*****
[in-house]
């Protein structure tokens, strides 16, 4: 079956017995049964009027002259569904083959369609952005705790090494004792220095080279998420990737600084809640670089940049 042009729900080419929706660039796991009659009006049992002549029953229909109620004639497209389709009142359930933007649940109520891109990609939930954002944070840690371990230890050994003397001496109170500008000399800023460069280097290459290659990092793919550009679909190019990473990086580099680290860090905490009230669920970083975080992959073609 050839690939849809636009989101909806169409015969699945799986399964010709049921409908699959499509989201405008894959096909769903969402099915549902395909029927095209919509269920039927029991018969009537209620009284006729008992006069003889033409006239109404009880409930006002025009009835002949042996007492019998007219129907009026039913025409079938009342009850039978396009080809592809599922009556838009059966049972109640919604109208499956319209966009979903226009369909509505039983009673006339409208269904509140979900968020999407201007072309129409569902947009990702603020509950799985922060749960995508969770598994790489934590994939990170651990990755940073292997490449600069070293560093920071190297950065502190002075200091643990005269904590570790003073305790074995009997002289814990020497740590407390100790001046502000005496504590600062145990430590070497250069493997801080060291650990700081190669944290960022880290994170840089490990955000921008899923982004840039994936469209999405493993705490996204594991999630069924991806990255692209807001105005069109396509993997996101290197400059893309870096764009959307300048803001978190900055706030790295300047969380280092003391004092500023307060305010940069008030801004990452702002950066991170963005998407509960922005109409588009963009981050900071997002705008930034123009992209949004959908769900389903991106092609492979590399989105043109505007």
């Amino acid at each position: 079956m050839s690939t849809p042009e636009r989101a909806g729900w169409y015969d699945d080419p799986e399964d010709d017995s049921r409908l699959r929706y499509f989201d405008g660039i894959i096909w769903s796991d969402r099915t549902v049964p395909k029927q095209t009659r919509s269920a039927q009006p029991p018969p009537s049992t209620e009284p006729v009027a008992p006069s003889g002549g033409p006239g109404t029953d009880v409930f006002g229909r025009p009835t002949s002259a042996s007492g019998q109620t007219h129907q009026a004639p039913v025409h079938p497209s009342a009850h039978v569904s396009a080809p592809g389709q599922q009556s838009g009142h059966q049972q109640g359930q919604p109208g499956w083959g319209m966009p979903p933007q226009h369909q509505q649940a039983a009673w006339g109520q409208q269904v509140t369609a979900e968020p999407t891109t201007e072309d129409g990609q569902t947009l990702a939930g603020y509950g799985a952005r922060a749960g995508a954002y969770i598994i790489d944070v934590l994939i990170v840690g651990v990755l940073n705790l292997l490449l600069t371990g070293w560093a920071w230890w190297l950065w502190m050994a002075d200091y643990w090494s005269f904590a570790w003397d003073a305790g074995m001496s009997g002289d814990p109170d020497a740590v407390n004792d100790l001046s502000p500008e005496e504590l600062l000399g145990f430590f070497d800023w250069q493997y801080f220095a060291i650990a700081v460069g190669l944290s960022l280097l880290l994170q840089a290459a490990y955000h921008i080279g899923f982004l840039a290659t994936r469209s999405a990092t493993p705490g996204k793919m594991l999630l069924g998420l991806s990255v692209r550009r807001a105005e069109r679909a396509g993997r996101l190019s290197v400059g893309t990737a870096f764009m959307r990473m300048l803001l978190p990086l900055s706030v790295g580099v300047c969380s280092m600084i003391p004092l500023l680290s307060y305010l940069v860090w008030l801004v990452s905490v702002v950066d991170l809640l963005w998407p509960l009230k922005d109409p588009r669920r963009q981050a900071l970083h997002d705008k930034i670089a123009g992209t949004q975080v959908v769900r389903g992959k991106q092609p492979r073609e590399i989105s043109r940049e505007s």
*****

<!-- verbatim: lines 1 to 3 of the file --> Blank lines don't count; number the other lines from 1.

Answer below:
[in-house]
């Protein structure tokens, strides 16, 4: 079956017995049964009027002259569904083959369609952005705790090494004792220095080279998420990737600084809640670089940049 042009729900080419929706660039796991009659009006049992002549029953229909109620004639497209389709009142359930933007649940109520891109990609939930954002944070840690371990230890050994003397001496109170500008000399800023460069280097290459290659990092793919550009679909190019990473990086580099680290860090905490009230669920970083975080992959073609 050839690939849809636009989101909806169409015969699945799986399964010709049921409908699959499509989201405008894959096909769903969402099915549902395909029927095209919509269920039927029991018969009537209620009284006729008992006069003889033409006239109404009880409930006002025009009835002949042996007492019998007219129907009026039913025409079938009342009850039978396009080809592809599922009556838009059966049972109640919604109208499956319209966009979903226009369909509505039983009673006339409208269904509140979900968020999407201007072309129409569902947009990702603020509950799985922060749960995508969770598994790489934590994939990170651990990755940073292997490449600069070293560093920071190297950065502190002075200091643990005269904590570790003073305790074995009997002289814990020497740590407390100790001046502000005496504590600062145990430590070497250069493997801080060291650990700081190669944290960022880290994170840089490990955000921008899923982004840039994936469209999405493993705490996204594991999630069924991806990255692209807001105005069109396509993997996101290197400059893309870096764009959307300048803001978190900055706030790295300047969380280092003391004092500023307060305010940069008030801004990452702002950066991170963005998407509960922005109409588009963009981050900071997002705008930034123009992209949004959908769900389903991106092609492979590399989105043109505007």
């Amino acid at each position: 079956m050839s690939t849809p042009e636009r989101a909806g729900w169409y015969d699945d080419p799986e399964d010709d017995s049921r409908l699959r929706y499509f989201d405008g660039i894959i096909w769903s796991d969402r099915t549902v049964p395909k029927q095209t009659r919509s269920a039927q009006p029991p018969p009537s049992t209620e009284p006729v009027a008992p006069s003889g002549g033409p006239g109404t029953d009880v409930f006002g229909r025009p009835t002949s002259a042996s007492g019998q109620t007219h129907q009026a004639p039913v025409h079938p497209s009342a009850h039978v569904s396009a080809p592809g389709q599922q009556s838009g009142h059966q049972q109640g359930q919604p109208g499956w083959g319209m966009p979903p933007q226009h369909q509505q649940a039983a009673w006339g109520q409208q269904v509140t369609a979900e968020p999407t891109t201007e072309d129409g990609q569902t947009l990702a939930g603020y509950g799985a952005r922060a749960g995508a954002y969770i598994i790489d944070v934590l994939i990170v840690g651990v990755l940073n705790l292997l490449l600069t371990g070293w560093a920071w230890w190297l950065w502190m050994a002075d200091y643990w090494s005269f904590a570790w003397d003073a305790g074995m001496s009997g002289d814990p109170d020497a740590v407390n004792d100790l001046s502000p500008e005496e504590l600062l000399g145990f430590f070497d800023w250069q493997y801080f220095a060291i650990a700081v460069g190669l944290s960022l280097l880290l994170q840089a290459a490990y955000h921008i080279g899923f982004l840039a290659t994936r469209s999405a990092t493993p705490g996204k793919m594991l999630l069924g998420l991806s990255v692209r550009r807001a105005e069109r679909a396509g993997r996101l190019s290197v400059g893309t990737a870096f764009m959307r990473m300048l803001l978190p990086l900055s706030v790295g580099v300047c969380s280092m600084i003391p004092l500023l680290s307060y305010l940069v860090w008030l801004v990452s905490v702002v950066d991170l809640l963005w998407p509960l009230k922005d109409p588009r669920r963009q981050a900071l970083h997002d705008k930034i670089a123009g992209t949004q975080v959908v769900r389903g992959k991106q092609p492979r073609e590399i989105s043109r940049e505007s």